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Session 89 - Star-forming Galaxies.
Oral session, Friday, January 09
International Ballroom East,

[89.01] MOLECULAR GAS and STARBURSTS in the CIRCUMNUCLEAR regions of SPIRAL galaxies

S. Jogee (Yale University)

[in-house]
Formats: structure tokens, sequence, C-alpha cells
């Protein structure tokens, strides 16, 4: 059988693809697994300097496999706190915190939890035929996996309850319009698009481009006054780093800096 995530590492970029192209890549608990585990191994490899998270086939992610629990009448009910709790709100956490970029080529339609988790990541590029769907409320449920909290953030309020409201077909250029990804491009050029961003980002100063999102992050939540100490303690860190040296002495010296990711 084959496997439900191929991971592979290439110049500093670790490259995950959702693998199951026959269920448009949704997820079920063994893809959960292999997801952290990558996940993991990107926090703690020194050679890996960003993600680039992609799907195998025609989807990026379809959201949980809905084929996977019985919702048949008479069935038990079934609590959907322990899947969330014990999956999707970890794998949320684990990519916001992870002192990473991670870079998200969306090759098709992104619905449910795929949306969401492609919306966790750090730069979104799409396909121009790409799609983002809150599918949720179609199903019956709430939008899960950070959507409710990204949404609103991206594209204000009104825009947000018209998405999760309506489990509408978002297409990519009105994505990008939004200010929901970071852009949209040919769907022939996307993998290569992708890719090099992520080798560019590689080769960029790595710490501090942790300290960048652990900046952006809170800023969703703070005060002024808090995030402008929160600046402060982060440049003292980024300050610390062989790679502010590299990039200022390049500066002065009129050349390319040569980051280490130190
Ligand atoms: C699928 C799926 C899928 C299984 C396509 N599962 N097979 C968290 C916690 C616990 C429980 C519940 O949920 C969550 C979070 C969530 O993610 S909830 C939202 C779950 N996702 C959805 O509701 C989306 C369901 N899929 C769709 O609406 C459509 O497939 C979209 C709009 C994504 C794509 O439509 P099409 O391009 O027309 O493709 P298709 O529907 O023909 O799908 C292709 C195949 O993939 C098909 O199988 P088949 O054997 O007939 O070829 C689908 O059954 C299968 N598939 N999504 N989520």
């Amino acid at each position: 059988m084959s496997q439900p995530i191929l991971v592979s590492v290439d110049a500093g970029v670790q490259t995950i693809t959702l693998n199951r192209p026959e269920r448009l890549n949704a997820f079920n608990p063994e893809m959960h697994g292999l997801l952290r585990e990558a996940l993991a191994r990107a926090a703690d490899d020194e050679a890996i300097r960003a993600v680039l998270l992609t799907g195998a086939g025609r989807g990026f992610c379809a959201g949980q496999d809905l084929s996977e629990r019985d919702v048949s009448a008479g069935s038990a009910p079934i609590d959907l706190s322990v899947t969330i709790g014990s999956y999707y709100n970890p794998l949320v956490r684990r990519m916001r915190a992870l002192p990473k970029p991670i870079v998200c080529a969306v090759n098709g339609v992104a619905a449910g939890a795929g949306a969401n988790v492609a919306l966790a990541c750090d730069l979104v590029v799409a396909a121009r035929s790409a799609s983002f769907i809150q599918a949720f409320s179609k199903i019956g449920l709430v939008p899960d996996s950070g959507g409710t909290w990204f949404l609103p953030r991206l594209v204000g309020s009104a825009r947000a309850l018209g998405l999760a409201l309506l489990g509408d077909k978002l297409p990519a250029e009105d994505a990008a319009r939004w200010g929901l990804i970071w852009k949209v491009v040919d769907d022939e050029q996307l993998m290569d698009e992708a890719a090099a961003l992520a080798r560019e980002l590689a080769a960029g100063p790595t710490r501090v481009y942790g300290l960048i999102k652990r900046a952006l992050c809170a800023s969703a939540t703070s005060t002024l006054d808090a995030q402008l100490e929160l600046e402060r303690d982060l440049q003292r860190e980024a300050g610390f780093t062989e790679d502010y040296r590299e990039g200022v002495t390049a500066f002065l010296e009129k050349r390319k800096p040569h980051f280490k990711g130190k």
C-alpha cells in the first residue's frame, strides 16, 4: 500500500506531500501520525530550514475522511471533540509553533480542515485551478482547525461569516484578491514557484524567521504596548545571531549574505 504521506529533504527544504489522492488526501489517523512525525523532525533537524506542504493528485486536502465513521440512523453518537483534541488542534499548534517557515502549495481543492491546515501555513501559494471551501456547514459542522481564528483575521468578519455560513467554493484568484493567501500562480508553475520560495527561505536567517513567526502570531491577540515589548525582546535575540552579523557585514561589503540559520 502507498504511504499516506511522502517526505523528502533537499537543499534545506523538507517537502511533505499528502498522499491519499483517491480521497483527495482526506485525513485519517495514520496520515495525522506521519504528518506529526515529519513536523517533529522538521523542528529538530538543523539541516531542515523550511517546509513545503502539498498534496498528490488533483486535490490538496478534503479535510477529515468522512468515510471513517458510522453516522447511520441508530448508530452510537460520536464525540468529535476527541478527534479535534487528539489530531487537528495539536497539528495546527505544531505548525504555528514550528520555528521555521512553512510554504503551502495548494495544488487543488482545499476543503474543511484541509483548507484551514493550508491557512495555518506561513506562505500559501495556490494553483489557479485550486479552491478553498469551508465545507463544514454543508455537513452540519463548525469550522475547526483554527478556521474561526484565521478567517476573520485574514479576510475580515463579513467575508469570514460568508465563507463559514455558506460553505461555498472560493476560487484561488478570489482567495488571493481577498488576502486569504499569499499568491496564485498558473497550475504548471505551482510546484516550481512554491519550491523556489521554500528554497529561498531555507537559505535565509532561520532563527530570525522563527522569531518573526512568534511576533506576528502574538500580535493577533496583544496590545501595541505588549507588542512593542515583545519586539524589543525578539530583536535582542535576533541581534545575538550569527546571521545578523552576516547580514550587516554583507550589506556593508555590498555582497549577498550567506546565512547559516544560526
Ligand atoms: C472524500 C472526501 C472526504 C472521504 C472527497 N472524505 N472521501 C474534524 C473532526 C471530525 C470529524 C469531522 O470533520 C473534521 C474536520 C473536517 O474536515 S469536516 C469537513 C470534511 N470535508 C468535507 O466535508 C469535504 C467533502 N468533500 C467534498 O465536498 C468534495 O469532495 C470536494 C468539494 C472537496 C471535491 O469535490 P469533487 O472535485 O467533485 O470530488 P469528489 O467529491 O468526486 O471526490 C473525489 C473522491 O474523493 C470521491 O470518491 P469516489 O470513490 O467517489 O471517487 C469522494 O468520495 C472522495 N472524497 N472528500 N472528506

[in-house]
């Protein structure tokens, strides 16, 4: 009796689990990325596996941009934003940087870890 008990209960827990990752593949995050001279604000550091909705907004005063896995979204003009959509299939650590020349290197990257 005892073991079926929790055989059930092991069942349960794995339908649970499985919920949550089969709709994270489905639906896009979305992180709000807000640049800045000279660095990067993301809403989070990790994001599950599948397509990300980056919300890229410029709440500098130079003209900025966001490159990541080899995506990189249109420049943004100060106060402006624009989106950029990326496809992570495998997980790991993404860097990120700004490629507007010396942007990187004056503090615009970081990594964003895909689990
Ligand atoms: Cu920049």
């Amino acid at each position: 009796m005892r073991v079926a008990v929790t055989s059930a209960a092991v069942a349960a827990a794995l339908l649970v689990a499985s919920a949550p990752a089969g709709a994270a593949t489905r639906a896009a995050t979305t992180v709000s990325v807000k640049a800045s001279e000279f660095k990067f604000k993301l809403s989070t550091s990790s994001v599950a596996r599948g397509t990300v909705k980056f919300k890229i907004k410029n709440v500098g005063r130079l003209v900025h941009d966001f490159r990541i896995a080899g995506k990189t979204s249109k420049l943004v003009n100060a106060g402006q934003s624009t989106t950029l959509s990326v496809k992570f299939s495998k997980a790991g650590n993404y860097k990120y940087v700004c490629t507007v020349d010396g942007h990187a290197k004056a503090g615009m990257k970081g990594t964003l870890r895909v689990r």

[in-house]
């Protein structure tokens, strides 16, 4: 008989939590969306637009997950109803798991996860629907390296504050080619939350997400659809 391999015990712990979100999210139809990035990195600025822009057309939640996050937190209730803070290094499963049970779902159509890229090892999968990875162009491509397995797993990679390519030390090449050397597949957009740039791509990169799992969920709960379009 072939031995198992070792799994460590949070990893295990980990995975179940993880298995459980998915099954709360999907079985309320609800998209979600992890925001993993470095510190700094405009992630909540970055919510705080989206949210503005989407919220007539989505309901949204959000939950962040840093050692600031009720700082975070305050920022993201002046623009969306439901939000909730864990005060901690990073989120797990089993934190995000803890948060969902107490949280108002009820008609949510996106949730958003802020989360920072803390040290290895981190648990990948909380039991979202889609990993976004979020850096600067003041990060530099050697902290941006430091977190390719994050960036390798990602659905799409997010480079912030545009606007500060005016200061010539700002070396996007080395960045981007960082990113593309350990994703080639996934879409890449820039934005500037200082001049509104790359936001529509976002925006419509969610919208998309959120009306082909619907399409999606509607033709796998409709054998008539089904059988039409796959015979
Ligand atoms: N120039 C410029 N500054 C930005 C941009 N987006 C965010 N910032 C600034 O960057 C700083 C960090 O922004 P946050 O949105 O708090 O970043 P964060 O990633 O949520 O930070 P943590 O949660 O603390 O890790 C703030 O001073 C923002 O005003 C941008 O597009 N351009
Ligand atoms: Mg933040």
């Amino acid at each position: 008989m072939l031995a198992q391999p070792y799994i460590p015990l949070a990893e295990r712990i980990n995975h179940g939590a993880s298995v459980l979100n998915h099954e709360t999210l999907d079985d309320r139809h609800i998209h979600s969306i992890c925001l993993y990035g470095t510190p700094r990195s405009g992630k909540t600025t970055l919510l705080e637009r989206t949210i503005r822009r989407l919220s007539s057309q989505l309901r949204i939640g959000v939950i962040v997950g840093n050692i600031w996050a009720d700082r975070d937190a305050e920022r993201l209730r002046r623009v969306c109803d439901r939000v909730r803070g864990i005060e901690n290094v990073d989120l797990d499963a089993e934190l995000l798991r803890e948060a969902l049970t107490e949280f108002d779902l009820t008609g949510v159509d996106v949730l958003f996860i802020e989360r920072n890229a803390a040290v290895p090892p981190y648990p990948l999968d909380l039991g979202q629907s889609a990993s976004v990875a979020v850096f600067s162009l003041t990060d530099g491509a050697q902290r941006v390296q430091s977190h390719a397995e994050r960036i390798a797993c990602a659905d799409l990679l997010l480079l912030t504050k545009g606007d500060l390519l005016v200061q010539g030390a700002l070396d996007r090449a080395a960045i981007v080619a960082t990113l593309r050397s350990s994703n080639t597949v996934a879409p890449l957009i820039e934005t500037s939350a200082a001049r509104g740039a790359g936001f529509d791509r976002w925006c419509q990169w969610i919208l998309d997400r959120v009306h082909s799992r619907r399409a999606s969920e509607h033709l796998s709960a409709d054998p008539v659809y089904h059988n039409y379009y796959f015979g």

In my thesis, I investigate the properties of molecular gas and star formation in the circumnuclear (inner kpc) region of spirals. I analyze a sample of 10 nearby luminous starburst, and non-starburst galaxies using 2'' resolution interferometric CO (J=1->0) observations, in conjunction with ground-based and HST optical images, radio continuum, near-infrared, X-ray, and HI data. In particular, (a) I investigate where the extra mass ends up as gas reaches the inner few kpc by studying inflow processes, star formation, and outflow processes. I compare the distributions, kinematics, and star-forming efficiency of the molecular gas in relation to the stellar potential. In NGC 2782, I present evidence that a pair of nuclear bars is fuelling a powerful central starburst. I estimate the gas inflow rate and future evolution in order to probe the possibility that nuclear bars and the `bar within bar' instability may be an efficient way to fuel central AGNs/starbursts. Mass outflows are as important as gas inflows for the evolution of the inner kpc. I present multi-wavelength evidence that NGC 2782 harbors a remarkable starburst-driven outflow which is dynamically very young. I compare the energetics of the hot, warm and cold phases of the ISM which the outflow is driving out of the central kpc. (b) I study the triggering and evolution of nuclear starbursts. I investigate why galaxies with comparable amount of circumnuclear molecular gas convert the gas into stars over timescales that differ by orders of magnitude. I present evidence that the gas consumption timescale may be correlated with the gas morphology and kinematics, and sketch likely evolutionary consequences. I show that gravitational instability models may describe the onset of star formation in the circumnuclear regions of some spirals. I examine the possibility that starbursts may be the normal mode of star formation in the centers of spirals.

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